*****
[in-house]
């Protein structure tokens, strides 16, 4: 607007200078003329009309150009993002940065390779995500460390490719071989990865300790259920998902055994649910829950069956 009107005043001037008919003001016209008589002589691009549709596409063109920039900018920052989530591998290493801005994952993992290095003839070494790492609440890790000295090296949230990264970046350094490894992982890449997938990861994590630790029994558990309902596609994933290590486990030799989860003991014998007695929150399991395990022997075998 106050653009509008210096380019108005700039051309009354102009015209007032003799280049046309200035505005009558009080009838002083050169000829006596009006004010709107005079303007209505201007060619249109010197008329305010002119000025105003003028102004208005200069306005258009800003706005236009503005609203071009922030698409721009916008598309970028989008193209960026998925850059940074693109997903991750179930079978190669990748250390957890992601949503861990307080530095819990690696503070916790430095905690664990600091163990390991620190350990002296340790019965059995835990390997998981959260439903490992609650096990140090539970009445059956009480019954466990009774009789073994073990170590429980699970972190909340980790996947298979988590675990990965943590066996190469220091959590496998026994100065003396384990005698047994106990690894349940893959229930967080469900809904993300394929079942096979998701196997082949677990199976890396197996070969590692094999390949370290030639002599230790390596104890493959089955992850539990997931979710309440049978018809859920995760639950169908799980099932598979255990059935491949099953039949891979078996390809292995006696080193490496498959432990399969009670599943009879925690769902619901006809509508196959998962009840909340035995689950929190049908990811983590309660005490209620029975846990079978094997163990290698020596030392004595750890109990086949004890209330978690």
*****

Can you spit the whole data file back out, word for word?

[in-house]
């Protein structure tokens, strides 16, 4: 607007200078003329009309150009993002940065390779995500460390490719071989990865300790259920998902055994649910829950069956 009107005043001037008919003001016209008589002589691009549709596409063109920039900018920052989530591998290493801005994952993992290095003839070494790492609440890790000295090296949230990264970046350094490894992982890449997938990861994590630790029994558990309902596609994933290590486990030799989860003991014998007695929150399991395990022997075998 106050653009509008210096380019108005700039051309009354102009015209007032003799280049046309200035505005009558009080009838002083050169000829006596009006004010709107005079303007209505201007060619249109010197008329305010002119000025105003003028102004208005200069306005258009800003706005236009503005609203071009922030698409721009916008598309970028989008193209960026998925850059940074693109997903991750179930079978190669990748250390957890992601949503861990307080530095819990690696503070916790430095905690664990600091163990390991620190350990002296340790019965059995835990390997998981959260439903490992609650096990140090539970009445059956009480019954466990009774009789073994073990170590429980699970972190909340980790996947298979988590675990990965943590066996190469220091959590496998026994100065003396384990005698047994106990690894349940893959229930967080469900809904993300394929079942096979998701196997082949677990199976890396197996070969590692094999390949370290030639002599230790390596104890493959089955992850539990997931979710309440049978018809859920995760639950169908799980099932598979255990059935491949099953039949891979078996390809292995006696080193490496498959432990399969009670599943009879925690769902619901006809509508196959998962009840909340035995689950929190049908990811983590309660005490209620029975846990079978094997163990290698020596030392004595750890109990086949004890209330978690």